Great Expectations: Symbolism


In life, symbolism is present all around us. Whether it is in the clothes we
wear, the things we do, or what we buy, everything has a meaning. Symbolism is
also present in literature and it is shown in Charles Dickens Great Expectations.
The symbols of isolation, manipulation, the tragic hero, and wanting to be
someone else are seen throughout the book through the characters of Estella,
Magwitch, Miss Havisham, and Pip.

The character of Estella represents the symbols of isolation and manipulation.
By acting as an adult when she was still young, she separated herself from Pip
and others. This was due in large part to the way Miss Havisham, her stepmother,
raised her. She had no emotion, as Miss Havisham used her for revenge on men. On
his first visit to the Satis House, Pip overheard Miss Havisham tell Estella
"Well? You can break his heart." [65]. By doing what Miss Havisham tells her to,
she shows she is just as heartless as her stepmother. She also represents
manipulation in how she played with Pip\'s feelings, who has strong feelings for
her eventhough he also cannot stand her. She tells Pip "Come here! You may kiss
me if you like." [102]. Although the kiss may have meant a lot to Pip, it did
not mean anything to Estella as she was just playing with Pip\'s emotions.

The character of Magwitch represents the symbols of isolation and the tragic
hero. In this case, he was physically isolated from society because he was a
convict and was looked upon with disgust. When Magwitch confesses and apologizes
to Joe for stealing the food, Joe replies "poor miserable fellow creatur." [43].
Magwitch also illustrates the symbol of the tragic hero. Throughout most of the
book, Magwitch is looked down upon by Pip. Magwitch talks about his gratitude
for Pip when he helped him as a convict many years ago. "You acted noble, my
boy," said he. [356]. "Noble Pip! And I have never forgot it!" [356]. He shows
why he is a hero when he explains to Pip that he was the benefactor and the one
responsible for making him a gentleman and helping him achieve his great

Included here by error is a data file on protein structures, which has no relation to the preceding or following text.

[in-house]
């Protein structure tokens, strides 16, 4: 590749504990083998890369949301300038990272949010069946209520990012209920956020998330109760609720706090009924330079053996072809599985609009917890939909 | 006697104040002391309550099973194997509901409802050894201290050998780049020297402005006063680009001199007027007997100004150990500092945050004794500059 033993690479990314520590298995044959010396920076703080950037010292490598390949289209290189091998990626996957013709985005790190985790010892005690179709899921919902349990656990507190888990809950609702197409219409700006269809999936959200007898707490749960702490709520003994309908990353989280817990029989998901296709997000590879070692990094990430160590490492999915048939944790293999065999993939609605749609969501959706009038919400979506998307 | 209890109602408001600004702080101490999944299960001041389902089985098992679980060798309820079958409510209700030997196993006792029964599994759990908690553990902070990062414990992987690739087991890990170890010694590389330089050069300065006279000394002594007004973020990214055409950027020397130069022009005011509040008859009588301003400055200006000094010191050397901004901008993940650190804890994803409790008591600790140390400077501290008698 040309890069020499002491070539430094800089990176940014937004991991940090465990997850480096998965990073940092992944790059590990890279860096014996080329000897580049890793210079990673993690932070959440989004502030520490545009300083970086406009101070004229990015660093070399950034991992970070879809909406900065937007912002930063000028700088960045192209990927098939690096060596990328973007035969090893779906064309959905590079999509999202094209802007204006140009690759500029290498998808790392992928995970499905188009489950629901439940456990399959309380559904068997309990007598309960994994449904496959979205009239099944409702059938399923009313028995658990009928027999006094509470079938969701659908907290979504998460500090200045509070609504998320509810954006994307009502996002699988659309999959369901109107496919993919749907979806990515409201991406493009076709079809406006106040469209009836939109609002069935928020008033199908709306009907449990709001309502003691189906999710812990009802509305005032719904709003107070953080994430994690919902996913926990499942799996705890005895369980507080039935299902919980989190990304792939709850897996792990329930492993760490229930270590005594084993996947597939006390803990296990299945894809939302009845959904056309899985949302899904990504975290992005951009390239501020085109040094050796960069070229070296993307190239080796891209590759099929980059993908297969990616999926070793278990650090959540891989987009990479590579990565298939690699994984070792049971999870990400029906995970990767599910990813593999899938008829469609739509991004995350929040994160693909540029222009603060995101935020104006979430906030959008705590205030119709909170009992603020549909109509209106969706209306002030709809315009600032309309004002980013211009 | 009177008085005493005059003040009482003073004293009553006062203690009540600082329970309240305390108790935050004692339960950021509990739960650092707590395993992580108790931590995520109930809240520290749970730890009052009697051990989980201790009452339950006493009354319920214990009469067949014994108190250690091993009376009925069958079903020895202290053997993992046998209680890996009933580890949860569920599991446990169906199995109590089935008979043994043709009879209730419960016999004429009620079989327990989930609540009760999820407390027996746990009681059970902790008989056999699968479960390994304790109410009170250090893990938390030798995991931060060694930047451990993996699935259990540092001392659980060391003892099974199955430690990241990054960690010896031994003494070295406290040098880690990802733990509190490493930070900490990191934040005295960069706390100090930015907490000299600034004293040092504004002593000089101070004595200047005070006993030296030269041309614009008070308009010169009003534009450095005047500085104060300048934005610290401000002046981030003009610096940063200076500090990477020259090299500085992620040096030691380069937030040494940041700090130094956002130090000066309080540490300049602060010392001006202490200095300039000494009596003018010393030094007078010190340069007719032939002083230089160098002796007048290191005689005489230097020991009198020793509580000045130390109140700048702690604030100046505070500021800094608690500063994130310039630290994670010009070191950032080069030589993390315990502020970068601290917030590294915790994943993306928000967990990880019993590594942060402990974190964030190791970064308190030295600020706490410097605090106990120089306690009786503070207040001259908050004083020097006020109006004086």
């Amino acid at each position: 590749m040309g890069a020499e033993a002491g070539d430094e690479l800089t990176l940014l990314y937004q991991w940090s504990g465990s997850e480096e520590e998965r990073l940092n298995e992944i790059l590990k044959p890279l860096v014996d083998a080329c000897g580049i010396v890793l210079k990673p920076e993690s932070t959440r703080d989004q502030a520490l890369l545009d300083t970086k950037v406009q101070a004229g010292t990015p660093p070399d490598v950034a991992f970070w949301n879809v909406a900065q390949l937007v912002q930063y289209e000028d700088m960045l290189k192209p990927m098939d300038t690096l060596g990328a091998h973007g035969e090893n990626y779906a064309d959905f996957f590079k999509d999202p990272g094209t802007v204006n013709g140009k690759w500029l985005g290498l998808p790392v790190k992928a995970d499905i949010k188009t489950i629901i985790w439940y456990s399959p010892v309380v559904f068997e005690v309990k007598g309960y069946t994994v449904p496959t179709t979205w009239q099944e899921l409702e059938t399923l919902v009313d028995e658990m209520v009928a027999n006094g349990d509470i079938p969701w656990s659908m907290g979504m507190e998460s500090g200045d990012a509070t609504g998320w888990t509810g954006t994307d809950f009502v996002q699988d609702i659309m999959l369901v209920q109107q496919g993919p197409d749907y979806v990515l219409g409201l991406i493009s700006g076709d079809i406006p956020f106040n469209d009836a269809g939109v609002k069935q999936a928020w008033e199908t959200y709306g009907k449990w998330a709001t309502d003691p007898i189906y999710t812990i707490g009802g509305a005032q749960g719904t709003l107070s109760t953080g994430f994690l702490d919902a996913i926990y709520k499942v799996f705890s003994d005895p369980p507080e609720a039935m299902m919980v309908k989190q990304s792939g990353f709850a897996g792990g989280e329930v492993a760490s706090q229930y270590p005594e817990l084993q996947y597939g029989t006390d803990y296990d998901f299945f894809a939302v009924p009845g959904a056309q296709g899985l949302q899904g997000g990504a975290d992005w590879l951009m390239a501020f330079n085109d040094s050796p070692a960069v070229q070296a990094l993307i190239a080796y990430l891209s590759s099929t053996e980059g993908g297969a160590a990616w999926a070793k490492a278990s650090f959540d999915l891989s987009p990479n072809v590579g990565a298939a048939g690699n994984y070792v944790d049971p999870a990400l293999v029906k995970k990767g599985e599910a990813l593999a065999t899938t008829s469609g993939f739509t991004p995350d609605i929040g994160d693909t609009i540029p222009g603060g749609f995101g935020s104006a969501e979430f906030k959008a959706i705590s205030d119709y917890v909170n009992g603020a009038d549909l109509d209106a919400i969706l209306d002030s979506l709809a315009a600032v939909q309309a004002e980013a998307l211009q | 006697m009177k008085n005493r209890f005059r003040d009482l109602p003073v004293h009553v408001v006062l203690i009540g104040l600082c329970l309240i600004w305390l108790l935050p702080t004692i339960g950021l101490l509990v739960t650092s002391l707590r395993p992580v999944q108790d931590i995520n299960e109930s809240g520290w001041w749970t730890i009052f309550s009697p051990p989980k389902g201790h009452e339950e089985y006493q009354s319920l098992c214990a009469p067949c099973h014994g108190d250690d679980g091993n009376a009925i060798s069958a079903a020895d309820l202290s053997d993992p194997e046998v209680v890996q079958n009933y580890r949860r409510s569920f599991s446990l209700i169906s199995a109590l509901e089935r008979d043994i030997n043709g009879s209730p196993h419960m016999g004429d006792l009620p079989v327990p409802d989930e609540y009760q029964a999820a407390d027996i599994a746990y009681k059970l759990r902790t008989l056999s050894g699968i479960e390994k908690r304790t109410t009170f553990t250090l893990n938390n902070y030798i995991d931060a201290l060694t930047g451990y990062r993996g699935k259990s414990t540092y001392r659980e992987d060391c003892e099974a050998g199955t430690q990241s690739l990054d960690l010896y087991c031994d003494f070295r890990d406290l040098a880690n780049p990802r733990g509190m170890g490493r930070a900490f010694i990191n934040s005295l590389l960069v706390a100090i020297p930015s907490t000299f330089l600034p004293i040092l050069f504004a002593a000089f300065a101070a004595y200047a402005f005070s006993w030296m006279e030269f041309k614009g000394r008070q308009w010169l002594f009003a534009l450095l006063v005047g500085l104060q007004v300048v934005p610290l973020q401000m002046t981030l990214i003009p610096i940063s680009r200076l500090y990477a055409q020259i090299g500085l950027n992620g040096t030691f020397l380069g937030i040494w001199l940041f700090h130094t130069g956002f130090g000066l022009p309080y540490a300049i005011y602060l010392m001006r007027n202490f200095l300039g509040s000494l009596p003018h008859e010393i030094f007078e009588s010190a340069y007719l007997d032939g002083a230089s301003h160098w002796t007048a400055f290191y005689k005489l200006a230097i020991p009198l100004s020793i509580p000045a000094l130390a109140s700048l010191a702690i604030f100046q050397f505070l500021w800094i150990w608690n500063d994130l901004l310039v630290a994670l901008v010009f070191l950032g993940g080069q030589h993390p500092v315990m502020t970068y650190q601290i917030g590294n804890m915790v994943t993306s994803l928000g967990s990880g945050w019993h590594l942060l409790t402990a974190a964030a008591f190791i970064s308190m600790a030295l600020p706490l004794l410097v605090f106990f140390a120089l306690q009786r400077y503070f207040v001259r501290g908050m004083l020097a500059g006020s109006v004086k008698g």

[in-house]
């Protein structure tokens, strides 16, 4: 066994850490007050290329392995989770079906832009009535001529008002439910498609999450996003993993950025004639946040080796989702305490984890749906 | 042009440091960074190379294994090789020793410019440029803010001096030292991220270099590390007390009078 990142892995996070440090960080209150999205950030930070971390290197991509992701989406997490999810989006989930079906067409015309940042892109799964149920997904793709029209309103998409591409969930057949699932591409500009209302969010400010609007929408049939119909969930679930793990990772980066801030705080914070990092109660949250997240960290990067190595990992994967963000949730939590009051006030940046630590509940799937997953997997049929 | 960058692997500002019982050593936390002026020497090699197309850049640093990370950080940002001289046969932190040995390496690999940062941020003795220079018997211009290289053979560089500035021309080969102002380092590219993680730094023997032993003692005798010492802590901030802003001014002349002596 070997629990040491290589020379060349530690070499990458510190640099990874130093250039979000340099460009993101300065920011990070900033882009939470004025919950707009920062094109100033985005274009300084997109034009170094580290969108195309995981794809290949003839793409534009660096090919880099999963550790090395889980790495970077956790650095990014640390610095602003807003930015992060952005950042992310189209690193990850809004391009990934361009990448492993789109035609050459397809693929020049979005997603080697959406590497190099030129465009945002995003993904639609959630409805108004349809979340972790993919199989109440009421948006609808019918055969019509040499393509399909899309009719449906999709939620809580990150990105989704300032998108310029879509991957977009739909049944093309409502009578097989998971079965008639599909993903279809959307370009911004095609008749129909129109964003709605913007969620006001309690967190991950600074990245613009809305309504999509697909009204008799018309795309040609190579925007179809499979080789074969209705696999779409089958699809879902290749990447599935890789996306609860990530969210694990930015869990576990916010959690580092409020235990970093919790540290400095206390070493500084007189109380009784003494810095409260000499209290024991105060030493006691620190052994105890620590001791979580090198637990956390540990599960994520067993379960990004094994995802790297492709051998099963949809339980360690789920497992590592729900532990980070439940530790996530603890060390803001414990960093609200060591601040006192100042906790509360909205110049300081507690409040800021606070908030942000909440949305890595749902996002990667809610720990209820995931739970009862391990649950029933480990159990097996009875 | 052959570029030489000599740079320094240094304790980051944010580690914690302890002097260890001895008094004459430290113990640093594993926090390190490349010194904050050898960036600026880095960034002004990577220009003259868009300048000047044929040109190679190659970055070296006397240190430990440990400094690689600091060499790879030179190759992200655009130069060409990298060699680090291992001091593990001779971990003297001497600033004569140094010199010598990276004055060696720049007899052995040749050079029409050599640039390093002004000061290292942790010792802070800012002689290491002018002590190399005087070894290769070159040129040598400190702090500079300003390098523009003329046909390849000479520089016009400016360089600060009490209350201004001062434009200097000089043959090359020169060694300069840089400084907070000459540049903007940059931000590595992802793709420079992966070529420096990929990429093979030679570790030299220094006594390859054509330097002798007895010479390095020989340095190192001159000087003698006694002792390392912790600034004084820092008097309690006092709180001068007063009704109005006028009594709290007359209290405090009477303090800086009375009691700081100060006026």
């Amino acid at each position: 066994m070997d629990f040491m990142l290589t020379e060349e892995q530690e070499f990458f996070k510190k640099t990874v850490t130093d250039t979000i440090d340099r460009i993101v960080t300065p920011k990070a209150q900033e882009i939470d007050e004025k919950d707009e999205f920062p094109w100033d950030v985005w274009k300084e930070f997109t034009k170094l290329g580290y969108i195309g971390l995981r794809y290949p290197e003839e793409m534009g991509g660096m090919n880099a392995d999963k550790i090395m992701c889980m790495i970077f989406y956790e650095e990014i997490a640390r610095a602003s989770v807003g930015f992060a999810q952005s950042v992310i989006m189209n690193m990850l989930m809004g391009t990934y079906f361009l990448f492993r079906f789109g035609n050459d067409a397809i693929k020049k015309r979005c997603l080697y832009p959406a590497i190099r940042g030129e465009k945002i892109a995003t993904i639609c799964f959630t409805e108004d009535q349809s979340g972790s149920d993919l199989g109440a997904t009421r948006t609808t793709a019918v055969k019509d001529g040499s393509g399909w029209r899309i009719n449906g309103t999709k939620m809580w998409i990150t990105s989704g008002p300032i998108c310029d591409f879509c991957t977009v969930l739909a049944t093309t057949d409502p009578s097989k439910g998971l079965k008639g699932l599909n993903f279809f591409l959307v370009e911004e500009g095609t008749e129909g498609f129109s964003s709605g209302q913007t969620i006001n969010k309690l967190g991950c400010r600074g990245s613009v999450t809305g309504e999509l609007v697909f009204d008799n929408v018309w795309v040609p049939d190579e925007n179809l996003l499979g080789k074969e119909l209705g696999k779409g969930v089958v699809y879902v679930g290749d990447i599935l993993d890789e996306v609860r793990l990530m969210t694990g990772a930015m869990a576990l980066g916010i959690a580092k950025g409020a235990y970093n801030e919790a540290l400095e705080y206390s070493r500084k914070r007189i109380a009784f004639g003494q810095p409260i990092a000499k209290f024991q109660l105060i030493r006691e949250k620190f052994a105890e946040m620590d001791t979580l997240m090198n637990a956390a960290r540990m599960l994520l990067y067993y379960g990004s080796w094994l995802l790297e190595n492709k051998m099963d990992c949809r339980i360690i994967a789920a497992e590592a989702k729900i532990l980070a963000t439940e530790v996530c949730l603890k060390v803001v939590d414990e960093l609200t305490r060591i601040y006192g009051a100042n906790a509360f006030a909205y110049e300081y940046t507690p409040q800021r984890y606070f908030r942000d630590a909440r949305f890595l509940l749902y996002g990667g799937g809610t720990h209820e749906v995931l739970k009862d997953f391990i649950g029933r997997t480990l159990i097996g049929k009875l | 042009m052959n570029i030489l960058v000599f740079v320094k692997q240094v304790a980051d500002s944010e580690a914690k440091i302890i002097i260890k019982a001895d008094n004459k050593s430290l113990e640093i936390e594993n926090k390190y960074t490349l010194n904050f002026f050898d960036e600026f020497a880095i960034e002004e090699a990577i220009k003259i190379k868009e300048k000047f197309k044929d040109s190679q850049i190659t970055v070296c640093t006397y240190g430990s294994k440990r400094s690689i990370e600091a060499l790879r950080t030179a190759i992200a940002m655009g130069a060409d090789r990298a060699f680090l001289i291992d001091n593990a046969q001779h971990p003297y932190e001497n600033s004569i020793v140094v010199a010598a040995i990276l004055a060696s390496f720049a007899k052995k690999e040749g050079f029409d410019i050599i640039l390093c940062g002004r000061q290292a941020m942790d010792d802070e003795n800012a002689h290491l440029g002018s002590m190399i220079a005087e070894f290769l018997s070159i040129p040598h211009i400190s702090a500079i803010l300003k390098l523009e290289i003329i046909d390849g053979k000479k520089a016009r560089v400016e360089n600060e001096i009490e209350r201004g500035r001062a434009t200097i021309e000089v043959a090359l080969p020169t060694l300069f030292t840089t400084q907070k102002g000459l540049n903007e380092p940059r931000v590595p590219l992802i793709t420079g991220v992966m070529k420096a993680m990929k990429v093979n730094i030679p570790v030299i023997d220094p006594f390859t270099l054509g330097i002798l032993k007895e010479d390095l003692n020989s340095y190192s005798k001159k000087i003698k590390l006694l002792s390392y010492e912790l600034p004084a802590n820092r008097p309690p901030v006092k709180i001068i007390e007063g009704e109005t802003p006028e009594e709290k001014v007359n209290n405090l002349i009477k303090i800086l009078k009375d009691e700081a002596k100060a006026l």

expectations. "Yes, Pip, dear boy, I\'ve made a gentleman on you! It\'s me wot
done it!" [359-360]. After his death, however, Pip feels guilt and sadness when
he learns what Magwitch spent most of his life trying do. As a result, he shows
the readers why he was the tragic hero.

One character who represents the symbols of isolation and manipulation is Miss
Havisham. For most of her life, she has refused to let go of her past as she
continues to wear her wedding dress and keep her wedding cake. Her decaying
dress and cake are symbols of how her life rotted away. It also depicted the
state of the Satis House, where she was isolated from the rest of society. The
house is used as a metaphor to show how they decayed and crumbled as time passed
on. Miss Havisham also illustrates the symbol of manipulation. She had raised
Estella as a heartless stepdaughter whose main purpose was to seek revenge on
men. This central motivation of revenge resulted from the fact that she was a
rejected lover. Her plan is shown when she tells Estella to go play with Pip.
"Well? You can break his heart." [65]. As a result, she made Estella into a
human monster with no emotion. Near the end, Miss Havisham dies a hopeless
neurotic.

The one character who shows the symbol of how people always want to be someone
else but than decide they are better off with whom they are is Pip, the story\'s
protagonist. As a boy, Pip wishes to be a gentleman. With unknown help from
Magwitch the convict, Pip\'s dreams come true. After attaining his fortune and
his expectations, Pip is miserable. "As I had grown accustomed to my
expectations, I had intensibly begun to notice their effect upon myself and
those around me." [305]. He noticed the negative effects as he was in debt
because of his lavish spending and he also realized how much he neglected Joe
and Biddy, his two best friends as a kid. In the end, Pip changes as he becomes
a loyal friend to Magwitch in his time of need, tries to repair his relationship
with Joe and Biddy, and goes from almost total destruction to moderate business
success. He also shows how people gain from giving. The only good fortune from
the money he received from his private benefactor, Magwitch, was giving